Only one Guédry is known escaped the deportations and remained in Acadia. He was Augustin Guédry, the youngest son of Pierre Guédry dit Labine and Marguerite Brasseau. Augustin hid in the woods from 1755-1765 and survived with the aid of his friends the Mi’kmaq Indians. He eventually came out of hiding during 1766 and settled near Plympton, Nova Scotia on St. Mary’s Bay. Shortly afterwards in 1767 he moved down St. Mary’s Bay and founded the town of Chéticamp (today St-Alphonse), Nova Scotia. Nearby is the small community of Meteghan. The Guédry families of these two communities are known as Jeddry, Jedry, Geddry and Gedry today
Most children of Augustin Guédry, the 5th child of Claude and Marguerite, and his wife Jeanne Hébert escaped to Ile Royale and then returned in 1754 to their homes in Merliguèche. The British captured them at Merliguèche in late 1755 and deported them to North Carolina. They eventually migrated to Philadelphia and Maryland from where they sailed to Louisiana in 1767 and 1768. The descendants of this large family are found principally in St. Martin, St. Landry, Lafayette and Acadia parishes as well as St. James and Ascension parishes today. We know them as Guidry and Guedry. In the mid-1840’s Ursin Guédry, a great-grandson of Augustin Guédry, moved his family to Texas to obtain the cheaper land there and settled the Sour Lake and Batson areas. Members of this family are Guedry’s today.
The children of Paul Guédry, youngest son of Claude and Marguerite, and Anne Mius were deported to both the eastern seaboard of North America and to France. Their son Joseph Thomas Guédry was imprisoned in Halifax, Nova Scotia until 1765 when he traveled with about 200 other Acadians to Santo Domingue first and then to Louisiana – settling in the Attakapas region (today St. Martin Parish). Joseph Guédry eventually settled near Convent, Louisiana in St. James Parish. Other sons of Paul Guédry were deported to France where they remained until 1785. With the assistance of Spain they came to Louisiana with other Acadians in a series of seven expeditions during 1785. The Guédry families on these ships eventually settled in Iberville, Ascension, Assumption, Terrebonne and Lafourche parishes. Today they are called Guidry, Guedry and Gaidry. A grandson of Claude and Marguerite, named Claude , married first Anne LeJeune and then Anne Moise and was deported to France. The identities of his parents are uncertain. His father may have been Charles Guédry, Jean-Baptiste Guédry or Paul Guédry – sons of Claude and Marguerite. Regardless, most of the Guidry families along lower Bayou Lafourche descend from Claude Guédry, husband of Anne LeJeune and later Anne Moise.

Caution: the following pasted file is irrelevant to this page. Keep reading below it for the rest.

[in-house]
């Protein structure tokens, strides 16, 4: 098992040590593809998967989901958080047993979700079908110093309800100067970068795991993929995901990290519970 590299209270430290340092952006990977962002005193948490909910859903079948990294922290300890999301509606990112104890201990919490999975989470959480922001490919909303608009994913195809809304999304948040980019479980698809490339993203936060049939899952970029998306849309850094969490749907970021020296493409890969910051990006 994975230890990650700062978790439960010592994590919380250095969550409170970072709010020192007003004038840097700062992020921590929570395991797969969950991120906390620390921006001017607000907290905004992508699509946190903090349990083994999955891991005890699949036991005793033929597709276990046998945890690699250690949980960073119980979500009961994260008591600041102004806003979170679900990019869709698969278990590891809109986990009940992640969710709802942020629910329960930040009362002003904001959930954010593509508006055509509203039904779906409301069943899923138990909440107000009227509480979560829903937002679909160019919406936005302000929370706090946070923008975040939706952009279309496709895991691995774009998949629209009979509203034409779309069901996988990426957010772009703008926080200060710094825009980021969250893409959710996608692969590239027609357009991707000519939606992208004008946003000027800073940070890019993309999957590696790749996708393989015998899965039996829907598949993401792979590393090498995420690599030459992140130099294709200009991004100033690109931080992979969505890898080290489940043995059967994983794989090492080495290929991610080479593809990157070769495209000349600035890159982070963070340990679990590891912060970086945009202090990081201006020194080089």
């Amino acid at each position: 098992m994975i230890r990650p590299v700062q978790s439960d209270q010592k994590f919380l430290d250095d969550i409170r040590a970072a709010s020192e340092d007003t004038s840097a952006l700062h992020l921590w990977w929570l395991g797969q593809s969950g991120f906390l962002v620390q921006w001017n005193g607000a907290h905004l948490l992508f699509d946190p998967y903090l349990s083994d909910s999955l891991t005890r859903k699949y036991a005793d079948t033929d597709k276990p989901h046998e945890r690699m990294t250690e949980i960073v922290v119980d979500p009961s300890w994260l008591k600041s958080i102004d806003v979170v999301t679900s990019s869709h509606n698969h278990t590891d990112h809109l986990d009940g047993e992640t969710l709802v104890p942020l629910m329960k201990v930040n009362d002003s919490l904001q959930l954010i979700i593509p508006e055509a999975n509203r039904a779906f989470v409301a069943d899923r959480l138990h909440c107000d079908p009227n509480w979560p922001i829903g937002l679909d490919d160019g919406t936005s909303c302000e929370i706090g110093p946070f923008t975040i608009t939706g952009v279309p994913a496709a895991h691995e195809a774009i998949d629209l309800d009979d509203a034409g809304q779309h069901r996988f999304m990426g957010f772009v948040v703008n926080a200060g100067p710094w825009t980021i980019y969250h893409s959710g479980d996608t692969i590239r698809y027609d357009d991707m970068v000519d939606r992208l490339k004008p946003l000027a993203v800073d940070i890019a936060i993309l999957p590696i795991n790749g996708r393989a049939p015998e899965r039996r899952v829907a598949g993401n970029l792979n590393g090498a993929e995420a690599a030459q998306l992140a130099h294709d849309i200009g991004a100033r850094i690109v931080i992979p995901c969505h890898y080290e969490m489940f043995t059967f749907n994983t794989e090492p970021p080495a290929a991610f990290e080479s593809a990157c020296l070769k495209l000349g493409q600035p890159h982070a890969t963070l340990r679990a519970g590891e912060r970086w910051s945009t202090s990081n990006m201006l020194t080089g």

So whether you are from Southeast Texas, Southwest Louisiana, the Lafayette area, the Baton Rouge area or Southeast Louisiana, set aside Saturday, October 8, 2011 (8 am until 4 pm) as the day to meet your cousins. Come to the banks of Bayou Lafourche in Cut Off, LA and spend the day hearing interesting histories of our family, listening to Cajun music by Nonc Jules Guidry and the Lachez-Les Band, learning about growing up along the Bayou from and its unique culture from Ron ‘Black’ Guidry, studying the many displays about our family and eating wonderful Cajun food prepared by a trio of Guidry Cajun chefs. And, yes, we’ll even have some items you can purchase to take home. For more information email Martin Guidry at firstname.lastname@example.org or telephone him at 225-755-1915 (or 225-202-2478). Put ‘Guedry-Labine’ in the Facebook search engine to see our Les Guédry d’Asteur Facebook Page.